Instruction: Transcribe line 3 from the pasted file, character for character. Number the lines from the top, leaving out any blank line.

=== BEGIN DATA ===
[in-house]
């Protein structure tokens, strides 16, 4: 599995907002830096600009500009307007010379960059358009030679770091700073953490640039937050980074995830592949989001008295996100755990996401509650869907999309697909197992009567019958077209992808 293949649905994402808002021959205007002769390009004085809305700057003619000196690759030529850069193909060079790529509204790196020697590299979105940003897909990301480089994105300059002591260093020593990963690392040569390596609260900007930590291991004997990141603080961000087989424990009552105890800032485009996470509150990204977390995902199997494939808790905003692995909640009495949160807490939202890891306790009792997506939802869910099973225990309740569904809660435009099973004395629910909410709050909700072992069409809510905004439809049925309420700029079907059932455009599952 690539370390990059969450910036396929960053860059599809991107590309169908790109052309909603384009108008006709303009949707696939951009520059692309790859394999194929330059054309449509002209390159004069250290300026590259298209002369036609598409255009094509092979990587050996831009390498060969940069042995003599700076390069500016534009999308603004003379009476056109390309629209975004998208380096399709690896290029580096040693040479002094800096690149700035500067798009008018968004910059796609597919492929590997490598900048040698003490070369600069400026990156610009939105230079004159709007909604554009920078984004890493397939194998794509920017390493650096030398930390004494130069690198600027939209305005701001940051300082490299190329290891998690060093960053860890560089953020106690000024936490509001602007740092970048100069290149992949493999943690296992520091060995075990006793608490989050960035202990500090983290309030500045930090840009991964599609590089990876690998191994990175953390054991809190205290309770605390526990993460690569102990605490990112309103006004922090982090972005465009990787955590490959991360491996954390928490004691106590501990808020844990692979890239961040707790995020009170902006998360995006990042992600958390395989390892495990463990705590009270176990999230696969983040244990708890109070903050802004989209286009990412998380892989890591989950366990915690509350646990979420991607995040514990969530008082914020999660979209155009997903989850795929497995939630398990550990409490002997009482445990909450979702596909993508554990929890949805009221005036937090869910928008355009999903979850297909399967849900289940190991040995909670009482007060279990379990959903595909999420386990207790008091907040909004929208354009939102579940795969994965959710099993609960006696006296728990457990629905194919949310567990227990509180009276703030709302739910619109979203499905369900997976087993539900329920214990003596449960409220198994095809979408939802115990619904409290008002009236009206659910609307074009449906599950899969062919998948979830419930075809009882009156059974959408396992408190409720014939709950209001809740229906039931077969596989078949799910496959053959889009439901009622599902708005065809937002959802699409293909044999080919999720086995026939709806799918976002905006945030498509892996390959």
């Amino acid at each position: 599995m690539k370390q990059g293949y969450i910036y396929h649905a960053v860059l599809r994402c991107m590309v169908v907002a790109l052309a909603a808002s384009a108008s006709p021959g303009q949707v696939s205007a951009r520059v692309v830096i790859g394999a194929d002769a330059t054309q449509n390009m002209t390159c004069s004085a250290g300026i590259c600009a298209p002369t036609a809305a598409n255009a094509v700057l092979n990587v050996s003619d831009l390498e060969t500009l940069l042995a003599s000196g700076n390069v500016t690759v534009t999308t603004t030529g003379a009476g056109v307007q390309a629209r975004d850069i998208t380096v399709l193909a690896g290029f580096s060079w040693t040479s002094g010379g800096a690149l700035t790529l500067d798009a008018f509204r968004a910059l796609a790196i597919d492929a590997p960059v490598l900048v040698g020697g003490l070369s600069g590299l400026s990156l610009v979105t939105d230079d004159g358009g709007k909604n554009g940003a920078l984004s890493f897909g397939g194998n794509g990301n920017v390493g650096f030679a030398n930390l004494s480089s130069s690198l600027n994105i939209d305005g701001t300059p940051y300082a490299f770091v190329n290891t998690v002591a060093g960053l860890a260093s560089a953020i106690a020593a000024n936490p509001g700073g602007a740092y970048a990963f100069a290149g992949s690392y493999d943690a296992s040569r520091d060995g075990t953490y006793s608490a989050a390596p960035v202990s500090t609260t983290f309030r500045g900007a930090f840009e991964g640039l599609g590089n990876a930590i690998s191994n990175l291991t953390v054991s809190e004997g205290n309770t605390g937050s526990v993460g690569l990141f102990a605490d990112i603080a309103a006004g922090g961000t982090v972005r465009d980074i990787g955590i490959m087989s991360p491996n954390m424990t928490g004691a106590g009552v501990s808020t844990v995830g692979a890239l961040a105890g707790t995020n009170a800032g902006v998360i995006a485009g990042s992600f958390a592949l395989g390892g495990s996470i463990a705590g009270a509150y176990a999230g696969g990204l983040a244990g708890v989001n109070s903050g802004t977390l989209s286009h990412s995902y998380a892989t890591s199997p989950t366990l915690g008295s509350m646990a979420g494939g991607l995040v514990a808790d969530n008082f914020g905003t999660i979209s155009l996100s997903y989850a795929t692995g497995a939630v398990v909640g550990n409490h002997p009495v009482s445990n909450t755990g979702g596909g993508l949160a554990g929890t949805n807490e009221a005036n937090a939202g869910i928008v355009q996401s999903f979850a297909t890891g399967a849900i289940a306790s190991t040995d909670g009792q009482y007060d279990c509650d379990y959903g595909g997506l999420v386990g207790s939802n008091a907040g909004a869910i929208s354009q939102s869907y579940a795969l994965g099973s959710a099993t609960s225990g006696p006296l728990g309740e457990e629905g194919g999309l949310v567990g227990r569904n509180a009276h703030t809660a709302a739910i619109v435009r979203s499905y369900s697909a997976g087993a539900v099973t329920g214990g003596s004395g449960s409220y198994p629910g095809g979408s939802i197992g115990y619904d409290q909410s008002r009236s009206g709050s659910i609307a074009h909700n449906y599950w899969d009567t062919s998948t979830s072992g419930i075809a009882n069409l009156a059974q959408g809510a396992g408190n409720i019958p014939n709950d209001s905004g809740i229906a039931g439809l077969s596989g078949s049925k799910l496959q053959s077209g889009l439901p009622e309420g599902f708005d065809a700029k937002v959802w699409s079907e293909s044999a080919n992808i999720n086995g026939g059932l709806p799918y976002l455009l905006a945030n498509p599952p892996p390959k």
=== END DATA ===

């Amino acid at each position: 599995m690539k370390q990059g293949y969450i910036y396929h649905a960053v860059l599809r994402c991107m590309v169908v907002a790109l052309a909603a808002s384009a108008s006709p021959g303009q949707v696939s205007a951009r520059v692309v830096i790859g394999a194929d002769a330059t054309q449509n390009m002209t390159c004069s004085a250290g300026i590259c600009a298209p002369t036609a809305a598409n255009a094509v700057l092979n990587v050996s003619d831009l390498e060969t500009l940069l042995a003599s000196g700076n390069v500016t690759v534009t999308t603004t030529g003379a009476g056109v307007q390309a629209r975004d850069i998208t380096v399709l193909a690896g290029f580096s060079w040693t040479s002094g010379g800096a690149l700035t790529l500067d798009a008018f509204r968004a910059l796609a790196i597919d492929a590997p960059v490598l900048v040698g020697g003490l070369s600069g590299l400026s990156l610009v979105t939105d230079d004159g358009g709007k909604n554009g940003a920078l984004s890493f897909g397939g194998n794509g990301n920017v390493g650096f030679a030398n930390l004494s480089s130069s690198l600027n994105i939209d305005g701001t300059p940051y300082a490299f770091v190329n290891t998690v002591a060093g960053l860890a260093s560089a953020i106690a020593a000024n936490p509001g700073g602007a740092y970048a990963f100069a290149g992949s690392y493999d943690a296992s040569r520091d060995g075990t953490y006793s608490a989050a390596p960035v202990s500090t609260t983290f309030r500045g900007a930090f840009e991964g640039l599609g590089n990876a930590i690998s191994n990175l291991t953390v054991s809190e004997g205290n309770t605390g937050s526990v993460g690569l990141f102990a605490d990112i603080a309103a006004g922090g961000t982090v972005r465009d980074i990787g955590i490959m087989s991360p491996n954390m424990t928490g004691a106590g009552v501990s808020t844990v995830g692979a890239l961040a105890g707790t995020n009170a800032g902006v998360i995006a485009g990042s992600f958390a592949l395989g390892g495990s996470i463990a705590g009270a509150y176990a999230g696969g990204l983040a244990g708890v989001n109070s903050g802004t977390l989209s286009h990412s995902y998380a892989t890591s199997p989950t366990l915690g008295s509350m646990a979420g494939g991607l995040v514990a808790d969530n008082f914020g905003t999660i979209s155009l996100s997903y989850a795929t692995g497995a939630v398990v909640g550990n409490h002997p009495v009482s445990n909450t755990g979702g596909g993508l949160a554990g929890t949805n807490e009221a005036n937090a939202g869910i928008v355009q996401s999903f979850a297909t890891g399967a849900i289940a306790s190991t040995d909670g009792q009482y007060d279990c509650d379990y959903g595909g997506l999420v386990g207790s939802n008091a907040g909004a869910i929208s354009q939102s869907y579940a795969l994965g099973s959710a099993t609960s225990g006696p006296l728990g309740e457990e629905g194919g999309l949310v567990g227990r569904n509180a009276h703030t809660a709302a739910i619109v435009r979203s499905y369900s697909a997976g087993a539900v099973t329920g214990g003596s004395g449960s409220y198994p629910g095809g979408s939802i197992g115990y619904d409290q909410s008002r009236s009206g709050s659910i609307a074009h909700n449906y599950w899969d009567t062919s998948t979830s072992g419930i075809a009882n069409l009156a059974q959408g809510a396992g408190n409720i019958p014939n709950d209001s905004g809740i229906a039931g439809l077969s596989g078949s049925k799910l496959q053959s077209g889009l439901p009622e309420g599902f708005d065809a700029k937002v959802w699409s079907e293909s044999a080919n992808i999720n086995g026939g059932l709806p799918y976002l455009l905006a945030n498509p599952p892996p390959k």